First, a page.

USA-Ghana Post Mortem

After a tournament filled with dramatic comebacks, the US couldn’t muster that second goal that would have either won the match or sent it to penalties in extra time. Alas the US didn’t get it done. While the US had achieved its stated goal – to get out of the group – the loss to Ghana without a doubt should leave US fans unsatisfied, as the US had a real shot at making a run to the semifinals.

Overall this was a tournament that affirmed what US soccer fans had known – the USA is a nation to be taken seriously in world football. But it also demonstrated where the US must improve in order to reach the next level. Under Bradley the US fully adopted a resilient never say die attitude, but the basic fact is that in and of itself was never going to be enough to make a deep run in the World Cup. The US was going to have to show something that they have so often failed to show – consistency. Instead, once again the US failed to put together a solid 90 minute performance.

The US showed once again against Ghana that it is an incredibly resilient team, as the second half performance left Ghana rattled and left the US as looking like the likely winners. But after conceding in the extra time, the US just looked exhausted and out of ideas. They had already spent most of regulation time chasing the game, and having to chase it in extra time was just too much to ask. If the US was going to win this game, it needed to do so in the second half when it was on top. Hats should go off to Ghana. They put the US under constant pressure, created turnovers, defended strongly and looked bright going forward.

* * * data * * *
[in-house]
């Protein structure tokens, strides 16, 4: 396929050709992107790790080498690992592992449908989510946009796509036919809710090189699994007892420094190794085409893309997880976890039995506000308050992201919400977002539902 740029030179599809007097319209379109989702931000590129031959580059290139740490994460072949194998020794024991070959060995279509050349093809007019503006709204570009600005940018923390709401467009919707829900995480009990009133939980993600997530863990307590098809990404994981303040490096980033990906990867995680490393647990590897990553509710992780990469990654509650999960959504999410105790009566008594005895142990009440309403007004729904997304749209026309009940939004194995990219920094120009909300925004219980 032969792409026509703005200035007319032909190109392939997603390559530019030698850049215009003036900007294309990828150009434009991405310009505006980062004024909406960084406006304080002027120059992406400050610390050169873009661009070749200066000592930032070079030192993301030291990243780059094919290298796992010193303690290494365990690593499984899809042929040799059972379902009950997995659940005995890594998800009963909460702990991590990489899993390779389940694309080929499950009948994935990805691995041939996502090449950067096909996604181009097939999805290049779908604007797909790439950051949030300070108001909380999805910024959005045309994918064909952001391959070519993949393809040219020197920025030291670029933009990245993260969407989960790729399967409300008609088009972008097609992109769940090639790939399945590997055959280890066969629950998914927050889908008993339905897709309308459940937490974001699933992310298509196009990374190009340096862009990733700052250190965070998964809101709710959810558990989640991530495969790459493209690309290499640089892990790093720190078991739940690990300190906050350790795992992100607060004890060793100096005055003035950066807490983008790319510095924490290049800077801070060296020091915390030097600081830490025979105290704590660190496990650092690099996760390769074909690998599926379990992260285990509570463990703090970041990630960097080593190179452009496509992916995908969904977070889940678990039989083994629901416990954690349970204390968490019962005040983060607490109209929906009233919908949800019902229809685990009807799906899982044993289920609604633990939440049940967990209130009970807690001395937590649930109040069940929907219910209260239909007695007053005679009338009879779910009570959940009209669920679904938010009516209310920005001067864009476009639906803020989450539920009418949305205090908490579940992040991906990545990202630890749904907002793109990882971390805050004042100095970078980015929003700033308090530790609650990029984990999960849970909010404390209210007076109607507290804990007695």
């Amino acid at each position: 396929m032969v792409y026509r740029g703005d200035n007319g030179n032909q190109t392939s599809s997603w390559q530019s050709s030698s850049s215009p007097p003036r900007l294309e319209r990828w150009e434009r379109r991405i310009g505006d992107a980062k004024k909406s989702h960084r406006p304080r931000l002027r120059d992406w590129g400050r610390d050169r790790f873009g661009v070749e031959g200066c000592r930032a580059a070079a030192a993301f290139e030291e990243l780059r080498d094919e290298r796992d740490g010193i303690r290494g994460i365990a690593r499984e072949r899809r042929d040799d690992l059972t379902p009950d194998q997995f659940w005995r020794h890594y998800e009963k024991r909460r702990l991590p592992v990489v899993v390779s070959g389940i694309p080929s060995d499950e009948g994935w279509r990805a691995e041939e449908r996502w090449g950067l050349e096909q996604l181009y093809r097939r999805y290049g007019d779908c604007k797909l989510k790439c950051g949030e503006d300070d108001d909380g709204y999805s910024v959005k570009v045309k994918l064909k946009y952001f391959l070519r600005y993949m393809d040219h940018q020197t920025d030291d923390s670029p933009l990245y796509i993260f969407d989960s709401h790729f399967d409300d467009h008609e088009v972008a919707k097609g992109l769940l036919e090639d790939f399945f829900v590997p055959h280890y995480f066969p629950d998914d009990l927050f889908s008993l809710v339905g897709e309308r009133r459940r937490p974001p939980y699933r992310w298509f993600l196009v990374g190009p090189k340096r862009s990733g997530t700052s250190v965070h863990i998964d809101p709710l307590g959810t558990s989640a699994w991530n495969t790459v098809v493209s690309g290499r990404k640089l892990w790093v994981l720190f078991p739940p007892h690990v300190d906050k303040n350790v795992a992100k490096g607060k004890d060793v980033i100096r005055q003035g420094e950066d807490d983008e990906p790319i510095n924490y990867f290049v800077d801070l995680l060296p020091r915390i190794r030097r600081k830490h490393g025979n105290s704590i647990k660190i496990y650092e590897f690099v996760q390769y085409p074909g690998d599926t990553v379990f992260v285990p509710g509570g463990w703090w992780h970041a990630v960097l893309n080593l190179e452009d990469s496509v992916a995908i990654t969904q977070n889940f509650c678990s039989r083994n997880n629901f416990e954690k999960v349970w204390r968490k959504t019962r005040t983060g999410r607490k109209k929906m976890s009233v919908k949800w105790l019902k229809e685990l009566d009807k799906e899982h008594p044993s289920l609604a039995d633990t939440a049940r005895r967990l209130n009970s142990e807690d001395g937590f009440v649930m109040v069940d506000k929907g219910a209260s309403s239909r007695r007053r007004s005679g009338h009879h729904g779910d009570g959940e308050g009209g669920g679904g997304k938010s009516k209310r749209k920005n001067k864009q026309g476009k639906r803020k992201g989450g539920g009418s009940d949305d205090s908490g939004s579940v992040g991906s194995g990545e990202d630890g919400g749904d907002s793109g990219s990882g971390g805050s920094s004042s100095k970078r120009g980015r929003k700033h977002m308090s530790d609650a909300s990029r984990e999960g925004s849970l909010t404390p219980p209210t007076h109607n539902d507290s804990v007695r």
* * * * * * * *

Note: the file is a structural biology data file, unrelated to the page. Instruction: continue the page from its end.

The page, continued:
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Congratulations to our boys for earning respect of soccer world

I know its hard in the midst of such disappointment to push away those feelings and recognize that the US team accomplished a great deal in this tournament. There will be plenty of time for analysis and recriminations. The bottom line is that this team earned the respect of the soccer world. I can’t tell you how many of my British friends sent messages of support and appreciation for what this US team brought to this tournament. Yes there were embarrassing lapses at the back and yes we repeatedly failed to finish our chances, but gone are the days when the US team is considered a pushover and a US win must be down to good fortune.